It wasn’t until 2009 when the Great Recession happened that people started using the word ‘resilience’ again. It was a word often used to describe soldiers or military men who showed great resolve in the face of extreme horror and adversity. But today, resilience has become the battle cry of modern workers everywhere. Caught in a more competitive working landscape, it’s what has helped them survive.
So, if you’re looking to get ahead in the workplace or would just like to improve your own resiliency, then here are a few quick ways to get you started.
1. Don’t Overthink It
You don’t have to be a decorated soldier or an award-winning employee to develop resiliency. From the time you had your first gulp of air to when you took your first steps, life was already testing your endurance, making sure you were ready for the more difficult challenges ahead: heartbreak, rejection, failure.
When it comes to the workplace, nothing gets more challenging or devastating than being let go. It plays on your worst insecurities and makes you feel worthless and inept. But that’s when your lifelong training in resiliency should kick in.
Remind yourself that you’ve gone through worse hurdles and that you didn’t come all this way only to be held back by something as arbitrary as redundancy. Remember: the most successful people overcame great obstacles through grit and perseverance, without which they wouldn’t be the inspirational leaders they are today.
2. Always Set New Goals
One important habit shared by people who demonstrate strong resilience is creating new goals. When you have a list of things you want to achieve, you don’t let setbacks derail you. Instead, look for new ways to grow and concentrate on other dreams you still hope to pursue. That way, whenever you face upsets or challenges, you don’t get stuck in a rut but rather carve a new path where you can still grow.
3. Never Stop Looking for Inspiration
When it seems like your work isn’t being recognised or rewarded, it’s easy to put on blinders and just settle for the bare minimum. There’s no point in going above and beyond or trying to be a little bit more competitive in the workplace because you don’t get noticed, anyway. But building resilience means knowing that your current job isn’t the be-all and end-all of your dreams.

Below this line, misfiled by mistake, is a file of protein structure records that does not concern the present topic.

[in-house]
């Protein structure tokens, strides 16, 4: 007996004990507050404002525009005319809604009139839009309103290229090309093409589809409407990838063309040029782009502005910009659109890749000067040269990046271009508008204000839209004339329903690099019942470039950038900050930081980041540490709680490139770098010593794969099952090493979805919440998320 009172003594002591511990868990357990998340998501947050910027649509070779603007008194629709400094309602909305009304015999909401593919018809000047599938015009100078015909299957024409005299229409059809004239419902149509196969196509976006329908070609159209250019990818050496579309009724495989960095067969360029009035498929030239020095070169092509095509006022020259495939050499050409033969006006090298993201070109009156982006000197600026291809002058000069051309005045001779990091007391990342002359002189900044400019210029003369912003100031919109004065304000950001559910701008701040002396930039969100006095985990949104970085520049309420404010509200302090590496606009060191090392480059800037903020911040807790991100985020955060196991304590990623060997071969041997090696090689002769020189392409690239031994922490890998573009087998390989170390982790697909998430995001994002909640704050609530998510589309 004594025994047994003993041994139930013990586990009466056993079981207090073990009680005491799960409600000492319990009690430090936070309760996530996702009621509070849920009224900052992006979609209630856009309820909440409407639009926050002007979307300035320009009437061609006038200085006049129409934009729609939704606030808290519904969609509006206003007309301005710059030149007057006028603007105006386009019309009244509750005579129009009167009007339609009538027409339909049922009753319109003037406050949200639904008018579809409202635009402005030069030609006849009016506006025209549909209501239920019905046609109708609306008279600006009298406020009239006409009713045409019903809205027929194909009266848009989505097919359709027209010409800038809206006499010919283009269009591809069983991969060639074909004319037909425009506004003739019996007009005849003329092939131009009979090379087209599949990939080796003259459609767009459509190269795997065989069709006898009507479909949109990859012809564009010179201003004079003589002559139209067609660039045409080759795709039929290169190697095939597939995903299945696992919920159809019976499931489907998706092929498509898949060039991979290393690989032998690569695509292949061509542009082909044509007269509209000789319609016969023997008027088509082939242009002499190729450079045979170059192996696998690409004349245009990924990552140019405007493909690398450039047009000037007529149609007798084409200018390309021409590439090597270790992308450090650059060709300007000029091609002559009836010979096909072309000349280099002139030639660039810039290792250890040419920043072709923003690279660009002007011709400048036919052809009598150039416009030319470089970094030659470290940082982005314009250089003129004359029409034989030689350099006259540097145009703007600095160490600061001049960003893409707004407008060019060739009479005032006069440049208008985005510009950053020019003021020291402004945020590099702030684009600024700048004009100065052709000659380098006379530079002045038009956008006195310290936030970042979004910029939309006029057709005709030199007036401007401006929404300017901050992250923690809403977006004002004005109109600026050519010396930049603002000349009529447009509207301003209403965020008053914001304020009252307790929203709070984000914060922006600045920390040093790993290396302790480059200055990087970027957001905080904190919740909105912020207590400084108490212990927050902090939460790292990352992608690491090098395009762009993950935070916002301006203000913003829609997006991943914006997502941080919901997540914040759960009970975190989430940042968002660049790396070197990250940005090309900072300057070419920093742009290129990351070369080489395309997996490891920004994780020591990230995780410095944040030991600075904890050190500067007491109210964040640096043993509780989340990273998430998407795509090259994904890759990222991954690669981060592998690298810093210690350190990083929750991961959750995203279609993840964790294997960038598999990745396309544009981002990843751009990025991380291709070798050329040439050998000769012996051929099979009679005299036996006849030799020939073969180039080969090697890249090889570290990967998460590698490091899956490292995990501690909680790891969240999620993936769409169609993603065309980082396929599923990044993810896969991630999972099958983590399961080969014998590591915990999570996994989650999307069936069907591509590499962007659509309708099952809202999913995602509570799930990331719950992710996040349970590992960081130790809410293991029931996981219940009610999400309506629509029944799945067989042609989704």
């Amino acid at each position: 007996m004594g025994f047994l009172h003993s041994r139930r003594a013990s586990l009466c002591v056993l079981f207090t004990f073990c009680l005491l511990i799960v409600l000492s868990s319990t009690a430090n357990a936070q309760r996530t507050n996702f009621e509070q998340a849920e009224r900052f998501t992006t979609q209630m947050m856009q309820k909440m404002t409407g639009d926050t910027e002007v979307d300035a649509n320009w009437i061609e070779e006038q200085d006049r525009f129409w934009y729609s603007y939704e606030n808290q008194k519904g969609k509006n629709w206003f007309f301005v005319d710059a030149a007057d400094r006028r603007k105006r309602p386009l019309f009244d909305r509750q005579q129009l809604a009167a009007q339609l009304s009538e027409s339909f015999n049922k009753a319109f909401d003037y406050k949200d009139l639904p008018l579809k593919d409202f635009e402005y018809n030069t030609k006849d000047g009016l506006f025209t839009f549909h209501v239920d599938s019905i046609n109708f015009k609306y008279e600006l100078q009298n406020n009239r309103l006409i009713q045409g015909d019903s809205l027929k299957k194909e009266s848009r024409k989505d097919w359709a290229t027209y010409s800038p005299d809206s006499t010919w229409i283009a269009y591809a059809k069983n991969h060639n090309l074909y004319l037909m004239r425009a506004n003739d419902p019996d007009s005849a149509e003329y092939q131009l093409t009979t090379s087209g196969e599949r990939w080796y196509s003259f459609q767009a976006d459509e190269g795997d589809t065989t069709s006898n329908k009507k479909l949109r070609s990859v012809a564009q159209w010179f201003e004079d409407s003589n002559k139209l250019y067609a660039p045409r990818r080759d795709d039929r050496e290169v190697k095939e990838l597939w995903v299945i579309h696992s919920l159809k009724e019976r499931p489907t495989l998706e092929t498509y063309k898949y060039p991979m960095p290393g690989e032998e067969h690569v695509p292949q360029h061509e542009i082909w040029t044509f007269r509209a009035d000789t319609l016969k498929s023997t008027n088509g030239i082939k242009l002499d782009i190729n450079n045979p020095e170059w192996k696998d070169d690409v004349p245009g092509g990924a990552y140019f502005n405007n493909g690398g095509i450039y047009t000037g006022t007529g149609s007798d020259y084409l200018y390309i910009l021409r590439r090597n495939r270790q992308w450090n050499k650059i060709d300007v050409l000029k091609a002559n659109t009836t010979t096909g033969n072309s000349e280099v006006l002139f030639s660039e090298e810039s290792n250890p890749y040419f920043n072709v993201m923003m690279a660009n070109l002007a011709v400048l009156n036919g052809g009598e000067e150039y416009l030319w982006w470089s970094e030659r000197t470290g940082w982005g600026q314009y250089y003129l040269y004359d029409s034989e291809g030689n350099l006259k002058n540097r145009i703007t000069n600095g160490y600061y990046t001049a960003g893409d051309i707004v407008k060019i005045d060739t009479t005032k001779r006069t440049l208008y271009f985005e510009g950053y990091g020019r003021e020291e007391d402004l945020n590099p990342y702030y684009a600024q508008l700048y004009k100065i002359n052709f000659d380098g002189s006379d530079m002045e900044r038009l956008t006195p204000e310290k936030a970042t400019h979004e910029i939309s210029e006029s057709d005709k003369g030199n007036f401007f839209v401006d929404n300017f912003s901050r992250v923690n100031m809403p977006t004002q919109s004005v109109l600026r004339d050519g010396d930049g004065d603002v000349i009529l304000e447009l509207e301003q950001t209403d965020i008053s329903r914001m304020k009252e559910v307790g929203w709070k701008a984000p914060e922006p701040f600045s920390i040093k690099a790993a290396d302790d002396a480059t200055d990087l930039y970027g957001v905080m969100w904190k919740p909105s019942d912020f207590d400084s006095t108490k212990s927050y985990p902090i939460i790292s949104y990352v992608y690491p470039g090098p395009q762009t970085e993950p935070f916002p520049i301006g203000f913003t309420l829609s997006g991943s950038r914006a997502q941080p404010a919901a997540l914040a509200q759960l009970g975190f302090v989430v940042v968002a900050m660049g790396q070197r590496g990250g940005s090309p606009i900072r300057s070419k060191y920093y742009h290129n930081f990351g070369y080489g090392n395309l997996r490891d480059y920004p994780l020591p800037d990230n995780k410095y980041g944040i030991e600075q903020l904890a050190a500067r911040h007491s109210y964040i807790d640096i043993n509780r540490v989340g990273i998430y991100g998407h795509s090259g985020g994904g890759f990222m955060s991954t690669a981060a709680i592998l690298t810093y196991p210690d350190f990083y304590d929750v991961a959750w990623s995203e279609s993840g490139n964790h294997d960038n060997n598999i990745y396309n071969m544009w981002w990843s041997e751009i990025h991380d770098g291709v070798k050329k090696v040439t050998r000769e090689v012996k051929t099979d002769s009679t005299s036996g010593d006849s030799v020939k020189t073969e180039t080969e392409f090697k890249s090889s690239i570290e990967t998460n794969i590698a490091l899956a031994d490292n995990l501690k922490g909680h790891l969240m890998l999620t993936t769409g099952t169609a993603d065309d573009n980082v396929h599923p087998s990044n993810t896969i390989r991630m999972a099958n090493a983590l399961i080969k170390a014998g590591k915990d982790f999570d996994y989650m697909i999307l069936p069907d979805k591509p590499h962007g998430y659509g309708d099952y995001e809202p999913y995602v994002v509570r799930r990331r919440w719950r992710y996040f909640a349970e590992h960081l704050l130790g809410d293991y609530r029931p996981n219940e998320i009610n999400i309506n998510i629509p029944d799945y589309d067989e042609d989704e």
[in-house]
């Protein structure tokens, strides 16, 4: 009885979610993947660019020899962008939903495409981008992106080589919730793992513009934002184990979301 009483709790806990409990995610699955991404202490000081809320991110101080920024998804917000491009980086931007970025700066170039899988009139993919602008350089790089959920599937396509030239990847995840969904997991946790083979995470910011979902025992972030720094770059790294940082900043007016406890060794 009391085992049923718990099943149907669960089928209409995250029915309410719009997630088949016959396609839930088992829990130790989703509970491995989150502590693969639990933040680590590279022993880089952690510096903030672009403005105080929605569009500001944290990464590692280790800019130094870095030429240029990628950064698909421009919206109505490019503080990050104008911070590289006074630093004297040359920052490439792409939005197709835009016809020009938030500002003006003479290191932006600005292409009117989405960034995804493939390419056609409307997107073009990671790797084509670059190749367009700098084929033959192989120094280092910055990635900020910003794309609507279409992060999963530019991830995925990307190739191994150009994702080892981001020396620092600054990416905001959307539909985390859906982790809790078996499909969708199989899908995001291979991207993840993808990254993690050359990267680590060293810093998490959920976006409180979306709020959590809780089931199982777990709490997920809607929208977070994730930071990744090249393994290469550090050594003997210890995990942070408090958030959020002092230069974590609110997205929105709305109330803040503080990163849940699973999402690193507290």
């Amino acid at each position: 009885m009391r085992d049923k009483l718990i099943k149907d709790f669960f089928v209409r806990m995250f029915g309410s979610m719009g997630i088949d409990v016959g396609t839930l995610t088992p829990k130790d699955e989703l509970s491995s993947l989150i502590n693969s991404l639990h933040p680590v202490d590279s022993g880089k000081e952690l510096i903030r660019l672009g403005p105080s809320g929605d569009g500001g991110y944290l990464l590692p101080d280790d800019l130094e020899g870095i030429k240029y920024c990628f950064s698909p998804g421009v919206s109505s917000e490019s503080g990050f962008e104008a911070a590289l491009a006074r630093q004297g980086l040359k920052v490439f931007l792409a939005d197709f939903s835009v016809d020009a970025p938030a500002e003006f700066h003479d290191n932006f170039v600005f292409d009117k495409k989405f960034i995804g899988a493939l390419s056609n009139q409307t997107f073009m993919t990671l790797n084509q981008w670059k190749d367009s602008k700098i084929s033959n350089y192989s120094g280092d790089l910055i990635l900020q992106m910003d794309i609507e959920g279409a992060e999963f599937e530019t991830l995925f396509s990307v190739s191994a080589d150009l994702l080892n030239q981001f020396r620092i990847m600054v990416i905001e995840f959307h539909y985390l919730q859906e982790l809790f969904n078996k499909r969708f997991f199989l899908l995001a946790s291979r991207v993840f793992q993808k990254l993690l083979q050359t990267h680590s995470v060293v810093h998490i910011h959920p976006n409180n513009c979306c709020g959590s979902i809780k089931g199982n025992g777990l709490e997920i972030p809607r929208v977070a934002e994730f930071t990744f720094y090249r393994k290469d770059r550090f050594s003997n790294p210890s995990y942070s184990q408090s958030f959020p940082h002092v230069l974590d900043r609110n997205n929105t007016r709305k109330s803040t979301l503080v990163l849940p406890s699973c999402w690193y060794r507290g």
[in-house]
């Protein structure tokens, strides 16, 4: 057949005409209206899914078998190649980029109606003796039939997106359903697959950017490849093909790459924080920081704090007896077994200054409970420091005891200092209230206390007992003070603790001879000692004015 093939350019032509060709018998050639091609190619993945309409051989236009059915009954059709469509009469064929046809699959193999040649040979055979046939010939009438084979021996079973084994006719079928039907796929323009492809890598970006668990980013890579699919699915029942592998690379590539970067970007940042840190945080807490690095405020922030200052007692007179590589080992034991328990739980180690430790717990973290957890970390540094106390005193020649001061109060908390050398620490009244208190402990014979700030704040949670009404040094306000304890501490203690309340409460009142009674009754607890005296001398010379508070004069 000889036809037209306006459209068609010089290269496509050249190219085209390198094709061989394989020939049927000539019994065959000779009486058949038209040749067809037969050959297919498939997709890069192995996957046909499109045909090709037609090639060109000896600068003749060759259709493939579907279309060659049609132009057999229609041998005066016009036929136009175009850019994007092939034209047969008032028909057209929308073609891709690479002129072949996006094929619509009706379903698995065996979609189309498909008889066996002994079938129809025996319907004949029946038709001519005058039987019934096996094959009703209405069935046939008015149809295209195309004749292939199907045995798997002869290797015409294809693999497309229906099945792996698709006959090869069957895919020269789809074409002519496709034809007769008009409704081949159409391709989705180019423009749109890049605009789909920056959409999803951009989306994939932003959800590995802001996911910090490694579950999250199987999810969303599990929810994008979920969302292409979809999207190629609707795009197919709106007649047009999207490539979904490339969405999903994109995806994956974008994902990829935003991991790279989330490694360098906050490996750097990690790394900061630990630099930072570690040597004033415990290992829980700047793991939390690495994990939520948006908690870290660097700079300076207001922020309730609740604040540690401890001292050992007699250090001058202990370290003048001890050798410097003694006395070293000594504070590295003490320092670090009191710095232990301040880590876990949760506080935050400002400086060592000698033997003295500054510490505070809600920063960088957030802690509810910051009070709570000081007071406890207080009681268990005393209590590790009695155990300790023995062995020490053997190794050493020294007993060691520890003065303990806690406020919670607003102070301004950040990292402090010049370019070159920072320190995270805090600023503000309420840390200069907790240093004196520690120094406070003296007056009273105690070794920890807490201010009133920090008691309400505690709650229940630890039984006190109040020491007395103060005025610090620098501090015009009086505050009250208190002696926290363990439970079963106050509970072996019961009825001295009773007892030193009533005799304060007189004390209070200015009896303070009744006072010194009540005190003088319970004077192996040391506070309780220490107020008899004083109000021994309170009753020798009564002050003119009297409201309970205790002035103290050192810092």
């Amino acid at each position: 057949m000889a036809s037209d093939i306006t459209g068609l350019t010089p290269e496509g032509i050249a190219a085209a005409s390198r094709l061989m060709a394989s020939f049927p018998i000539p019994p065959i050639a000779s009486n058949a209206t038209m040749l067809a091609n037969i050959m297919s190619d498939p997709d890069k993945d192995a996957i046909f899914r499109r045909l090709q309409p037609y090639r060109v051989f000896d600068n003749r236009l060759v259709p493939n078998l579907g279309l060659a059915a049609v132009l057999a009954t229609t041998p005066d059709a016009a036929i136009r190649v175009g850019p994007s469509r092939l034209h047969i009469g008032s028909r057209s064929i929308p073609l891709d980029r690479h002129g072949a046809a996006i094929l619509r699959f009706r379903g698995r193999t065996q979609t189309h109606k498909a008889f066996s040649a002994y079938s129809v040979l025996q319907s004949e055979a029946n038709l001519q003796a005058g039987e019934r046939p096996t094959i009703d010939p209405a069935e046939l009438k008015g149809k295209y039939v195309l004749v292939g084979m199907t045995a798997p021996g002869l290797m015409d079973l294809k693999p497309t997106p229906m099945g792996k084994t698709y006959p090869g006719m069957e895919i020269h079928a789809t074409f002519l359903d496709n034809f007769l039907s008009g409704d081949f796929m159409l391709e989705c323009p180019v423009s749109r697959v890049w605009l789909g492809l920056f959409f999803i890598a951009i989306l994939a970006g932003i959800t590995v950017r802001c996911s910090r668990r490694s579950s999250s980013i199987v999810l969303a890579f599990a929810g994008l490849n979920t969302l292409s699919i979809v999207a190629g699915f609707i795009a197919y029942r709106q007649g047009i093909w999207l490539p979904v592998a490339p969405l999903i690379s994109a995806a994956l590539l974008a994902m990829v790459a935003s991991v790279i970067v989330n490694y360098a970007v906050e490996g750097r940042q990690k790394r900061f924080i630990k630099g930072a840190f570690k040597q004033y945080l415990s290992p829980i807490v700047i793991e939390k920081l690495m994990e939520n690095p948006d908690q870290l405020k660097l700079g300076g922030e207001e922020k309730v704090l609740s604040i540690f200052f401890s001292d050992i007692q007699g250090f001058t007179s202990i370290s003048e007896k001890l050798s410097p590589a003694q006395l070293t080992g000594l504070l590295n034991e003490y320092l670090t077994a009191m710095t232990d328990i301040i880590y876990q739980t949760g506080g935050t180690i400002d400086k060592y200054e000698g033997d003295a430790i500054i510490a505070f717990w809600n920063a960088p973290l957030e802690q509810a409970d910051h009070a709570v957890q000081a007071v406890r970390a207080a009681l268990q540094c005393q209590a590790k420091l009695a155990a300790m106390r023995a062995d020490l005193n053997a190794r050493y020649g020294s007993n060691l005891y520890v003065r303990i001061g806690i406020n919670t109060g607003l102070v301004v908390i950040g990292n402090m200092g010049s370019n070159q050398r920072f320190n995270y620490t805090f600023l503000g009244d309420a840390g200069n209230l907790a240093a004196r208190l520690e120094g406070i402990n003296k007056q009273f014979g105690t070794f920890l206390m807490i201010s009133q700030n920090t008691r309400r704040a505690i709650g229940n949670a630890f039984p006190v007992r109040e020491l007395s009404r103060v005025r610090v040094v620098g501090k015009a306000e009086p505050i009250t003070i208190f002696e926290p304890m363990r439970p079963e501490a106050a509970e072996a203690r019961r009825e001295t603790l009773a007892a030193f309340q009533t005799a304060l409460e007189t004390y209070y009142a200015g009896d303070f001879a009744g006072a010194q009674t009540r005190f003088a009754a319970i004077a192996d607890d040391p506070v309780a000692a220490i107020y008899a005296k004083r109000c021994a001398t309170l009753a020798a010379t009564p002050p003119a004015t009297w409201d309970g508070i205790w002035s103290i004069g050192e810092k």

Whether it’s a successful colleague or someone you follow online, always look out for people who can inspire you to do better. It doesn’t matter if they seem so far ahead of you; building resilience takes time and achieving your goals even more so.
4. Be More Mindful
With so many things going on during your day-to-day, it’s easy to get caught in the flurry of daily responsibilities. Being mindful can help you focus on the work by being more engaged and insightful of what your job entails, rather than doing them mindlessly. It also makes you more emphatic to other people’s needs, which makes you more pleasant to work with.
Mindfulness is a key element in building resilience since it allows you to live in the present while still being fully aware of what needs to be done to ensure a better future.
5. Take Breaks
When your work is especially stressful and competitive, it might make more sense to skip the break and just go straight to work. But these little pockets of rest are essential in ensuring that you don’t suffer from burnout. It usually happens when you’re overwhelmed by too much work or if you’ve been doing the job far too long that it doesn’t pose any more challenges or have room for growth.